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How Cells from an Aborted Fetus are Used to Create Novel Flavor Enhancers

For related articles and more information, please visit OCA's Health Issues page and our Food Safety Research Center page.

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 For several years anti-abortion advocates have been warning that a new technology for enhancing flavors such as sweetness and saltiness uses aborted fetal cells in the process.

 The biotech company using this novel process, Senomyx, has signed contracts with Pepsi, Ajinomoto Co. (the maker of aspartame and meat glue), Nestle and other food and beverage companies over the past several years.

 The primary goal for many of these processed food companies is to make foods and beverages tasty while reducing sugar and salt content.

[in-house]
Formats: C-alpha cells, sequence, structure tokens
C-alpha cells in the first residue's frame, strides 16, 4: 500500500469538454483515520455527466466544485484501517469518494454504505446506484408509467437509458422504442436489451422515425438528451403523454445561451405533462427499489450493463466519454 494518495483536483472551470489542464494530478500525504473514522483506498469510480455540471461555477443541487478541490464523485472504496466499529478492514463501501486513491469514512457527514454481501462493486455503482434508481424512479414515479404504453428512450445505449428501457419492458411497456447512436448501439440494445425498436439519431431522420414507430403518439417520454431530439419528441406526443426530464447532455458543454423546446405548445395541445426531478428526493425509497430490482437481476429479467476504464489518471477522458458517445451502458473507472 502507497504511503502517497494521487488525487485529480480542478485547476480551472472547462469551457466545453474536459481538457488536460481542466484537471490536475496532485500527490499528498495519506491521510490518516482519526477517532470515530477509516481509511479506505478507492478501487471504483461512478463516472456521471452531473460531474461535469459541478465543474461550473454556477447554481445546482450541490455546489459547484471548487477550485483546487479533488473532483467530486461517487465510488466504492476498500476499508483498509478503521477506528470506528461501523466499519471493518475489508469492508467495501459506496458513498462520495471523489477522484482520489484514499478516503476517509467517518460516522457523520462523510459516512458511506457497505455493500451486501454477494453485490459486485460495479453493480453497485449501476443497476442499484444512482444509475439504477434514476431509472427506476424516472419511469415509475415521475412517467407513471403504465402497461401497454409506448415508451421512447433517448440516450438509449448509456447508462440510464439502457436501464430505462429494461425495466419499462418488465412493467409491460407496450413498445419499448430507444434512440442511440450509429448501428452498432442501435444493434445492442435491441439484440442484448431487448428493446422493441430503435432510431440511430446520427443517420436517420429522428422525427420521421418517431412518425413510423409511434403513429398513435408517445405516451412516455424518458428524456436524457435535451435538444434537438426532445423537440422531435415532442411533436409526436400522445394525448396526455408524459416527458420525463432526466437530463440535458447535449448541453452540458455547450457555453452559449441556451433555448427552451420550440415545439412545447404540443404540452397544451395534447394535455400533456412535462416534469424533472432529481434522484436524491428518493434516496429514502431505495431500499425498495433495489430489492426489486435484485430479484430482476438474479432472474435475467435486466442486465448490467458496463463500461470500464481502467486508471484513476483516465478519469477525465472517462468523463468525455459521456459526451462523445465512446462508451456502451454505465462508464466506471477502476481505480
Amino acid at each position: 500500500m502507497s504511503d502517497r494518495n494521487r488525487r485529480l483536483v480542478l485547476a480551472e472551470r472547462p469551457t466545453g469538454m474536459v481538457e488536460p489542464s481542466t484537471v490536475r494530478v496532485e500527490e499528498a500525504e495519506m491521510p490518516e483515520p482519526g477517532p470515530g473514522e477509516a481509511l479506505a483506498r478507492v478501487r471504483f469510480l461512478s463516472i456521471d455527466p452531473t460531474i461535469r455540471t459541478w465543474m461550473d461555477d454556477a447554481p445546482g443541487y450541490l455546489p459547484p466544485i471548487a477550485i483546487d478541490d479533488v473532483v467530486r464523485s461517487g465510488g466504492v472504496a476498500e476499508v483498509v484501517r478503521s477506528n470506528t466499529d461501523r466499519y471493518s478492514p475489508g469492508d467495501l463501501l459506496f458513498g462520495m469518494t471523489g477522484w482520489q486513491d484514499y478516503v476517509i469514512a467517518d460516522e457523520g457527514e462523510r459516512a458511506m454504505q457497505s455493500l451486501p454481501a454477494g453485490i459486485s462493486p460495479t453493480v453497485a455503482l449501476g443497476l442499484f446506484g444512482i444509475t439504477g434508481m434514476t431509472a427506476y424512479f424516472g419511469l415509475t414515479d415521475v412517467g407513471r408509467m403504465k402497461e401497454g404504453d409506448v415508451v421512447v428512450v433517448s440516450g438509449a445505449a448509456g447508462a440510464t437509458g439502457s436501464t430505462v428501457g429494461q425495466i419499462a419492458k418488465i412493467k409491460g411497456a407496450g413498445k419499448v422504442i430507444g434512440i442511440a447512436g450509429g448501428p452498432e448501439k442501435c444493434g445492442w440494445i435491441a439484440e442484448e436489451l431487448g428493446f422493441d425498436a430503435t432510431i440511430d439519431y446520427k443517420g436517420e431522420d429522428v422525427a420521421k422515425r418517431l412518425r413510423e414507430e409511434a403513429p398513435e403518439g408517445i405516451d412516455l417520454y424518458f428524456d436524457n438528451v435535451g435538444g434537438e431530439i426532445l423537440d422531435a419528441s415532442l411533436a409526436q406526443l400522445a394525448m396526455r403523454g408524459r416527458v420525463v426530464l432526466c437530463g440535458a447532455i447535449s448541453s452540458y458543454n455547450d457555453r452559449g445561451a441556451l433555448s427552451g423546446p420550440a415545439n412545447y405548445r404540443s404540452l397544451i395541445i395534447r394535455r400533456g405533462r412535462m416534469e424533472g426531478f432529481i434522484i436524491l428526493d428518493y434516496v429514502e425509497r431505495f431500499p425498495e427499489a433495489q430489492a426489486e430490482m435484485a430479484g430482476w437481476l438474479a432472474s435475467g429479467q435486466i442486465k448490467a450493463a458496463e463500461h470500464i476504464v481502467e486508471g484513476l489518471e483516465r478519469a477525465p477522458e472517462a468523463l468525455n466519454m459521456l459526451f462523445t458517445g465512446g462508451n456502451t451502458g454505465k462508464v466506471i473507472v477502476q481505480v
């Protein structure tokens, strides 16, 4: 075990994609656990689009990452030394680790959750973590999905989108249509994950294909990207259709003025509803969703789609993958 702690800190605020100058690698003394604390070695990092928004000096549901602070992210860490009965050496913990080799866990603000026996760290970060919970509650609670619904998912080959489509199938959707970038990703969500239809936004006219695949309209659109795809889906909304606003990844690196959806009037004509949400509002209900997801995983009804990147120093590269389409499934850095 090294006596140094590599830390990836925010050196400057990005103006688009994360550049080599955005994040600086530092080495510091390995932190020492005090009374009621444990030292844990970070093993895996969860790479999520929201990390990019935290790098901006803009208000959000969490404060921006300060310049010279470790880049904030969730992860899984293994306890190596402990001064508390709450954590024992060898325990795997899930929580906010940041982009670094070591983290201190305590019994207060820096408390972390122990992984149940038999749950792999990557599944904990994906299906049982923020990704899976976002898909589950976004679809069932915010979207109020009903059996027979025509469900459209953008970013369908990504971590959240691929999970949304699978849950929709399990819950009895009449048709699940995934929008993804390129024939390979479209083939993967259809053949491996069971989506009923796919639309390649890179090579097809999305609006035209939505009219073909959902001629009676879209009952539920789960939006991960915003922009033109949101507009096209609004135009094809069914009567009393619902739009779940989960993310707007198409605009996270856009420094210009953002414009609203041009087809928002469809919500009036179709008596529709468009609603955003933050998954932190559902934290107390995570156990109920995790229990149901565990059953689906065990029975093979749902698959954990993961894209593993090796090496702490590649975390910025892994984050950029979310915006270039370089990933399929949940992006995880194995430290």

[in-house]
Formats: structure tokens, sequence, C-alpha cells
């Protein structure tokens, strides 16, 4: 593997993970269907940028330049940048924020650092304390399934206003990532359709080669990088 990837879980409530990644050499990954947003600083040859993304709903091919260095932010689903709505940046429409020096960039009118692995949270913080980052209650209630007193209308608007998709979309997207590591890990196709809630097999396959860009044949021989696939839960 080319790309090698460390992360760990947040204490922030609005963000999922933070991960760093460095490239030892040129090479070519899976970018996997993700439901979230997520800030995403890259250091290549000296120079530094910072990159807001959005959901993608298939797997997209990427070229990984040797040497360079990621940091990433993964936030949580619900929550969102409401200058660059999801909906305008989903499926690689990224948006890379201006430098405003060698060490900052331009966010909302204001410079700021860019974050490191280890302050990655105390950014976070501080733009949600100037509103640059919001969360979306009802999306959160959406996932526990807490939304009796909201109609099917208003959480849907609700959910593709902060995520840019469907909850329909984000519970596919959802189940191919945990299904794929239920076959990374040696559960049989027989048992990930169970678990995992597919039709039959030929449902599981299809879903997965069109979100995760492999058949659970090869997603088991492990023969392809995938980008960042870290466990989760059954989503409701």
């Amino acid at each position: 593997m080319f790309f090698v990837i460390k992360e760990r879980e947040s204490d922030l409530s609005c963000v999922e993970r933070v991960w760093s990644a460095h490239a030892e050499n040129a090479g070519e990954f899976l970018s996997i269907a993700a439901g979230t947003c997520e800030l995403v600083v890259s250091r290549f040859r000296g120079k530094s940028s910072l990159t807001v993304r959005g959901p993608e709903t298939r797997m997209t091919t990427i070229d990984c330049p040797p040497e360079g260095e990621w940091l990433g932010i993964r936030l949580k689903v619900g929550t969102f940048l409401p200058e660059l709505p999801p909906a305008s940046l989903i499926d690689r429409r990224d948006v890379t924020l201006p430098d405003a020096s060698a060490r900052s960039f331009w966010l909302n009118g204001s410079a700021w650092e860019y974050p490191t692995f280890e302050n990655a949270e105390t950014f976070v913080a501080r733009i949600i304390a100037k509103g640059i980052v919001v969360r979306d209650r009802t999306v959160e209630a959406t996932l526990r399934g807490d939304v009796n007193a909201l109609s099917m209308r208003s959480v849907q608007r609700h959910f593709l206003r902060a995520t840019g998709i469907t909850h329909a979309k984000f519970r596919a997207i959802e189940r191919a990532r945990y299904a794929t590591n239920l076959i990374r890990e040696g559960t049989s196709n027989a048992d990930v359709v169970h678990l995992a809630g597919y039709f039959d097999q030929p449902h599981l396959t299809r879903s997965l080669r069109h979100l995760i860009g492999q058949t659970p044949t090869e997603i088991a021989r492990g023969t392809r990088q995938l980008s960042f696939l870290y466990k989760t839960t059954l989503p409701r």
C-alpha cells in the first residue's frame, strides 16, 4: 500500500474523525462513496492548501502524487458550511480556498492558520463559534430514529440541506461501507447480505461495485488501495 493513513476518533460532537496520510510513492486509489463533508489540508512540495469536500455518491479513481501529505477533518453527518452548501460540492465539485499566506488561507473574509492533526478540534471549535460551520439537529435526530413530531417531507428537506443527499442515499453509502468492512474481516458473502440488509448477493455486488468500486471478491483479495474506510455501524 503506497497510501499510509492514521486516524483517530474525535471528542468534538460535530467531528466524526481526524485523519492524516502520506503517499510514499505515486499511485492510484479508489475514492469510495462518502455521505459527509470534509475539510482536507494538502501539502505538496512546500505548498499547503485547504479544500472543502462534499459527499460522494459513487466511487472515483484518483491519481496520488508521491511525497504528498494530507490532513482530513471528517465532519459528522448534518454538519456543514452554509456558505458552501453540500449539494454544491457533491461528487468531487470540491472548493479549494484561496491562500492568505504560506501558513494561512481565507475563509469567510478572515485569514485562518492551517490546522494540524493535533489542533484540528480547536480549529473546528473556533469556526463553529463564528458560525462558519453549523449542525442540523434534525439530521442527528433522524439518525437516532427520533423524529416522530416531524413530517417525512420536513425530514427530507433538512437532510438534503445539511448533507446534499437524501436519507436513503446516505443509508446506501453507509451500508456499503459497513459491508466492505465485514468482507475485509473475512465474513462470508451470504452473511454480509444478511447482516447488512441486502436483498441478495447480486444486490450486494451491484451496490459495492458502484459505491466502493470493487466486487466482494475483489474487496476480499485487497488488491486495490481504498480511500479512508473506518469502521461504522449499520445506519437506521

While Senomyx refuses to disclose the details of the process, its patent applications indicate that part of the secret indeed involves the use of human kidney cells, known as HEK293, originating from an aborted baby.

 It's worth noting that no kidney cells, or part thereof, are actually IN the finished product.4 Rather they're part of the process used to discern new flavors, which will be discussed below.

 That said, to many, this is still "over the line." Two years ago, anti-abortion groups launched boycott campaigns against Pepsi Co., urging them to reconsider using flavorings derived from a process involving the use of aborted embryonic kidney cells.


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